If you live in the United States, you have a roughly 41 percent* chance of being diagnosed with cancer at some point in your life. For women in the US, the statistic is one in three. And most cancer diagnoses do not come with any warning, which is why it is so hard for people to process the news. At one moment, you are living a normal and seemingly healthy life. And in another moment, you have to deal with the realization that you may die from cancer in the coming weeks, months or years. Even if the type of cancer you have is not significantly fatal, you may be feeling incredibly frustrated, depressed and anxious. Here are some tips on how to handle the weeks and months after you learn about your diagnosis:
– Details, Details, Details:
It may be painful and it may cause you more anxiety, but you have to learn as much as you can about your diagnosis. Whether you achieve this by talking with your doctor or asking them to give you some printouts with details on your diagnosis, you must learn about the type of cancer you have, its location and size, when it started and whether it has spread to other parts of your body. Knowing your current circumstances will help you when you talk with your doctor about the next steps.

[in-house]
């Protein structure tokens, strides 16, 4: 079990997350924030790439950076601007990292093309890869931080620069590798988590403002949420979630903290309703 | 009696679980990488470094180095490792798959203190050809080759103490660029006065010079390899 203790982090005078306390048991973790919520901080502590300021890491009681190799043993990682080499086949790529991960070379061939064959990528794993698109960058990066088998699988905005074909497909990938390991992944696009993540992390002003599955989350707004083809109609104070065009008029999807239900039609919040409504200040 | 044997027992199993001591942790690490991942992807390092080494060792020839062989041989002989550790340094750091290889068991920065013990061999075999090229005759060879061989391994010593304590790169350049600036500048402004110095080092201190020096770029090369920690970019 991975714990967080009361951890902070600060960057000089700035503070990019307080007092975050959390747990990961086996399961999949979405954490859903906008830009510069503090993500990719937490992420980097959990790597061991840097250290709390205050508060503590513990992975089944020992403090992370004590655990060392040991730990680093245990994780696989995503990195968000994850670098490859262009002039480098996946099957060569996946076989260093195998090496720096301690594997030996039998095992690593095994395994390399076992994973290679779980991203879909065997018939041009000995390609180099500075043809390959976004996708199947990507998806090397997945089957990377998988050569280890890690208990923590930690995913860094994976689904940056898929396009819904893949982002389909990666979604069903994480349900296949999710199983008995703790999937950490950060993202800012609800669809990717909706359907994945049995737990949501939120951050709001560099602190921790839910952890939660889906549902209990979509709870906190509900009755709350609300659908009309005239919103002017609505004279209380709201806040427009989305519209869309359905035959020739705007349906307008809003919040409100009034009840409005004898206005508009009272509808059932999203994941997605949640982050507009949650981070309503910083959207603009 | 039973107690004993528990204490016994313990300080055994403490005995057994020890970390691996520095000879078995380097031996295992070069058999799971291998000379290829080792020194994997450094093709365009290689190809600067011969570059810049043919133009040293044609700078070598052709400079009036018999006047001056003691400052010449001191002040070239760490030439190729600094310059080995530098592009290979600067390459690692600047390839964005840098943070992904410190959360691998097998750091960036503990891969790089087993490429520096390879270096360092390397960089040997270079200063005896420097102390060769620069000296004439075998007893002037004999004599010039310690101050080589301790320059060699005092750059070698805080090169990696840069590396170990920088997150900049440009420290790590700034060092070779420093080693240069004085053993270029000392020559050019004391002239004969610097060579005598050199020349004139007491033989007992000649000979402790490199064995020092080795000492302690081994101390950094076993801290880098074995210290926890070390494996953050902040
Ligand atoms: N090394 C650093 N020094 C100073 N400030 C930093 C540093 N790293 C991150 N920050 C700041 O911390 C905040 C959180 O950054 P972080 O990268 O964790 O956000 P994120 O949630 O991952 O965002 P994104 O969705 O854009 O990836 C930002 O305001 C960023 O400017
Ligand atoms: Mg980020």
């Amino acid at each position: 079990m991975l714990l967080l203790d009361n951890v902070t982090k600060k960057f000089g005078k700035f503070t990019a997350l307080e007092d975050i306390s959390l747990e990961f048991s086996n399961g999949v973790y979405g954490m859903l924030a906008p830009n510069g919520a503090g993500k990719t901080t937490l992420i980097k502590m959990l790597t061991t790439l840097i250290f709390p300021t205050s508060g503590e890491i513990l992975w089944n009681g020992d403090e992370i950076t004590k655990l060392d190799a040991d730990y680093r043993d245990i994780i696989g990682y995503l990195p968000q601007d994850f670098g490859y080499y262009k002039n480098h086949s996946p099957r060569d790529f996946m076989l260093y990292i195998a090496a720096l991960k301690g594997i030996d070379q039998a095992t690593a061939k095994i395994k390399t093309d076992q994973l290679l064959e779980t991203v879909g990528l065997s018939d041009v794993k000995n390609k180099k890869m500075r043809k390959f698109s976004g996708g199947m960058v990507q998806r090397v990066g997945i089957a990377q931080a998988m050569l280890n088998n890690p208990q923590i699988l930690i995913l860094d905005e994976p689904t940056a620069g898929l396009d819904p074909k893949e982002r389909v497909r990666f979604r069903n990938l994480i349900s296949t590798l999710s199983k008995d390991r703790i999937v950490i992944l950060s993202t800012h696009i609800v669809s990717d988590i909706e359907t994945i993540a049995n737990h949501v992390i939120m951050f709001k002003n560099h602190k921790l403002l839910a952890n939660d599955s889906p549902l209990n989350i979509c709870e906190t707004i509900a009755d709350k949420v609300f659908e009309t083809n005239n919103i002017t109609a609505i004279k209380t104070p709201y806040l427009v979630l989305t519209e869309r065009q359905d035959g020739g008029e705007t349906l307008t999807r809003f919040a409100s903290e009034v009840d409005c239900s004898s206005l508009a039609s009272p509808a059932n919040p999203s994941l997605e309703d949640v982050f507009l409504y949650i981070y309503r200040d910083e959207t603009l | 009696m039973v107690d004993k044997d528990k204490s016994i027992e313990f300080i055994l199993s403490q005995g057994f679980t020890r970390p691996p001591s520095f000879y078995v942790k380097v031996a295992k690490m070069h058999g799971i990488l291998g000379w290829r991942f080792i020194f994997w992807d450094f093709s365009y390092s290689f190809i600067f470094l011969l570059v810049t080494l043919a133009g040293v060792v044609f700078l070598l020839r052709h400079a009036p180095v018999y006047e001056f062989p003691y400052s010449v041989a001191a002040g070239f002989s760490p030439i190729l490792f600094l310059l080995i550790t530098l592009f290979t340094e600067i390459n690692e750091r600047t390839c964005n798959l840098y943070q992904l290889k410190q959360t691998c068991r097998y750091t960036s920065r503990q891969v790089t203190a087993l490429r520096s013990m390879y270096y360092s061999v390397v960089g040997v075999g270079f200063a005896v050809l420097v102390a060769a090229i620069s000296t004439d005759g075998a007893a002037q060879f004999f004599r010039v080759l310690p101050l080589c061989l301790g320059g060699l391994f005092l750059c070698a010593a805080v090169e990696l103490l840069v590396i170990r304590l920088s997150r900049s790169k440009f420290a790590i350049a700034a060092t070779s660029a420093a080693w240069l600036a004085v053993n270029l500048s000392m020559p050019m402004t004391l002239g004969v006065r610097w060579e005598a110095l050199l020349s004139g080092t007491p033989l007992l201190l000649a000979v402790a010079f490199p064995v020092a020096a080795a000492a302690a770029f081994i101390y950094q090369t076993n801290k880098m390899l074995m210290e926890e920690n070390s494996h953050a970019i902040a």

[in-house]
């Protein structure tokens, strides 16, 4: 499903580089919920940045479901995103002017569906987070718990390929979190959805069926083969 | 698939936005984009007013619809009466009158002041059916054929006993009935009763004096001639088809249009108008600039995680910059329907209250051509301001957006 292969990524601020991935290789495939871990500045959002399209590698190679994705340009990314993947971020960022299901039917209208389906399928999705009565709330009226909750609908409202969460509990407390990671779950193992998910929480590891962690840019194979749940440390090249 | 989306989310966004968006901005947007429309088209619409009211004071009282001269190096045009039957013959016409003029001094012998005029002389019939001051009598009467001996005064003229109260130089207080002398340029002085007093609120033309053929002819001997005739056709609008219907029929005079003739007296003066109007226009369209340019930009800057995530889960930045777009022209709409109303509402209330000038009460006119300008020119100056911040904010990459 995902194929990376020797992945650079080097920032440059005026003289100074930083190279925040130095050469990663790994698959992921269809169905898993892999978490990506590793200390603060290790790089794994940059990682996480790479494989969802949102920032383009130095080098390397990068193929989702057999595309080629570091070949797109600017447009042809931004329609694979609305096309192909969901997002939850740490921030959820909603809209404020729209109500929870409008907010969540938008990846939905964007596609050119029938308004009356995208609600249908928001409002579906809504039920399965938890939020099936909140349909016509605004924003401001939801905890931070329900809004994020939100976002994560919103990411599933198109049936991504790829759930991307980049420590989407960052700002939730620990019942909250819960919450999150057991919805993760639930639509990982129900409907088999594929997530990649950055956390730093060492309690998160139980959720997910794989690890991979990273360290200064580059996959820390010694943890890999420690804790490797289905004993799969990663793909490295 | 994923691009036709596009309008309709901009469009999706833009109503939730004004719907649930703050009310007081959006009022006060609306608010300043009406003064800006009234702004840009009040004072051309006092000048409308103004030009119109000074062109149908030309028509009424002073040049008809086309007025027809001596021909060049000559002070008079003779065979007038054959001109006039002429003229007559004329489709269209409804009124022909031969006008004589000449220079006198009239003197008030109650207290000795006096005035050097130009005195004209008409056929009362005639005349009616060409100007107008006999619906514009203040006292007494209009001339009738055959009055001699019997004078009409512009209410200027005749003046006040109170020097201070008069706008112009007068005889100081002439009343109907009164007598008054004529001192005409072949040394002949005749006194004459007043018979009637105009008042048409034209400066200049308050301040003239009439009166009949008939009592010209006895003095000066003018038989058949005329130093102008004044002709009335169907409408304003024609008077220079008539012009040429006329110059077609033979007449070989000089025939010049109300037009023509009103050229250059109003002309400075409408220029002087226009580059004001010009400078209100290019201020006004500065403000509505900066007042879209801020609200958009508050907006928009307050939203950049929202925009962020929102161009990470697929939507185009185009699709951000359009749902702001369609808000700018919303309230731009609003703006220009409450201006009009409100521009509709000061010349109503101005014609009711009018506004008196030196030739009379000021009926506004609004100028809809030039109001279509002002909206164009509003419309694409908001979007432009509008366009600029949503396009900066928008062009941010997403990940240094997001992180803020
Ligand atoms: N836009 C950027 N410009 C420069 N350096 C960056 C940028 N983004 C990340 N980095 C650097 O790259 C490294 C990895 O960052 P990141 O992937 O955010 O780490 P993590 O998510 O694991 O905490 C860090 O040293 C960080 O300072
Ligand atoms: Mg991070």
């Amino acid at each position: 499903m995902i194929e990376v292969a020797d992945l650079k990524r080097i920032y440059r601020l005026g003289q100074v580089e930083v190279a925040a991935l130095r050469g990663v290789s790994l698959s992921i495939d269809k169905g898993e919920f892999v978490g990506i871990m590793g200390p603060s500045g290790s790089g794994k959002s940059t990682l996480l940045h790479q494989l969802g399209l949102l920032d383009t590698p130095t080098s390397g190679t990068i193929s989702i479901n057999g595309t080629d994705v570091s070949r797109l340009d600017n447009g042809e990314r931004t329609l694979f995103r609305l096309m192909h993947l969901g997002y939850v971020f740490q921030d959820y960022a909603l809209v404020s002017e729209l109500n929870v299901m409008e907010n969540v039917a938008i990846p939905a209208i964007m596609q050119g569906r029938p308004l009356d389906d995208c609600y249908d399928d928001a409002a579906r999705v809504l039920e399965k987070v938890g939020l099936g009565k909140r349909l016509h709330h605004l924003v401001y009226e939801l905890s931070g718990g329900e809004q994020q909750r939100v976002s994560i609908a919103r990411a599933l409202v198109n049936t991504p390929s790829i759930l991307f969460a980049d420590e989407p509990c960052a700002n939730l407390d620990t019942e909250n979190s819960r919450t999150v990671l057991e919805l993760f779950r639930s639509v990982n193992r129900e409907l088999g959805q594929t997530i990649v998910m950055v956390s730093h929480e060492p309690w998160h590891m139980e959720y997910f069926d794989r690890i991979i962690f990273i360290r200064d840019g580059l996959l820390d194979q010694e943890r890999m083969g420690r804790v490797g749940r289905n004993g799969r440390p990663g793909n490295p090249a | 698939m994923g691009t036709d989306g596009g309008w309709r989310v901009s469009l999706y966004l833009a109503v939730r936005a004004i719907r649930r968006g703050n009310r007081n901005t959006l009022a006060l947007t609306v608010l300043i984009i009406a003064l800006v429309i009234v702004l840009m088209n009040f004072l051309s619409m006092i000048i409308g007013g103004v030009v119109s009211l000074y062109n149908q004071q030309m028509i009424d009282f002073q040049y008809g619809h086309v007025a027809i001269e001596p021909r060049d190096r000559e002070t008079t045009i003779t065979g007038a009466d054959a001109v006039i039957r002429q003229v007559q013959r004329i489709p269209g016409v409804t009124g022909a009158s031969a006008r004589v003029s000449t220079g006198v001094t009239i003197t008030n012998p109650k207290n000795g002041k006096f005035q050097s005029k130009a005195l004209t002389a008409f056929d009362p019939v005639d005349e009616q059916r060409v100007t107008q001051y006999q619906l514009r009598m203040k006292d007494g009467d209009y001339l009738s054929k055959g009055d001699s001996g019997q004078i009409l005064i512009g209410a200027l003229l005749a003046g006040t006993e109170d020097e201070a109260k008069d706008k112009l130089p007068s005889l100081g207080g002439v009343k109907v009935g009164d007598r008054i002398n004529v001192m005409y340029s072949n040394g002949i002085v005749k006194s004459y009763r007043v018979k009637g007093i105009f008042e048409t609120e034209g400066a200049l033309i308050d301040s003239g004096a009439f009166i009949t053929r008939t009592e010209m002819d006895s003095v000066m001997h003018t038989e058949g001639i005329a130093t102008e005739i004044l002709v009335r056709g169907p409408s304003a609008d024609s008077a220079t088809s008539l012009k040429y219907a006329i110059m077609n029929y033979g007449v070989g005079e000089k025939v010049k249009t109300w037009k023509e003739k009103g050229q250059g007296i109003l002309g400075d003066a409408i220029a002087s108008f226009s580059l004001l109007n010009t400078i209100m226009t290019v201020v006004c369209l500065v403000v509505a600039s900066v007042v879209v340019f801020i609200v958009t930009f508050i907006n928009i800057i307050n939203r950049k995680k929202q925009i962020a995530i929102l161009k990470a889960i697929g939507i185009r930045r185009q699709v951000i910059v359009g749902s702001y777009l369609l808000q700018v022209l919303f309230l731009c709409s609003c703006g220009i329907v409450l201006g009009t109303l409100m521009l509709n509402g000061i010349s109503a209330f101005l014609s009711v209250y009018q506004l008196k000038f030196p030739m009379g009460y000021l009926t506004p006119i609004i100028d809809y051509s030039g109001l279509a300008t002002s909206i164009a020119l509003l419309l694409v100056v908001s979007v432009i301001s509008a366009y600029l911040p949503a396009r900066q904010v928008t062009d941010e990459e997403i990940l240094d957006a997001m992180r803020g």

– Do Not Go Through It Alone:
You may feel ashamed, saddened or heartbroken about having to tell your loved ones you have cancer, but these are not the moments where you can afford to close off. Dealing with a cancer diagnosis is hard enough, but trying to go through it with no help is almost impossible. Tell your closest family and friends and have at least one or two people who can help you through every doctor’s appointment and chemotherapy session.
– Treatment Options:
When you have properly processed your cancer diagnosis and dealt with the emotional aftermath of the news, it is time to figure out the next stage of your life. Depending on the type of cancer you have and its current stage, you may have a few days or weeks before you have to make a firm decision about your treatment.
Talk with a cancer specialist about the options on the table, the prognosis with each option and the financial aspects of each choice. If you are married, have a partner or have kids, talk with them about the various options so they know what to expect.
It is always good to have a partner, family members or close friends who can help you talk through the various options that you have. Whether it is chemotherapy, surgery or some other type of treatment, you need to bounce these ideas off someone else to stop yourself from going crazy. But you must also remember that the final decision is yours because it is your life that is at stake.
Consult with your doctor again and try to make a firm decision about treatment as soon as possible.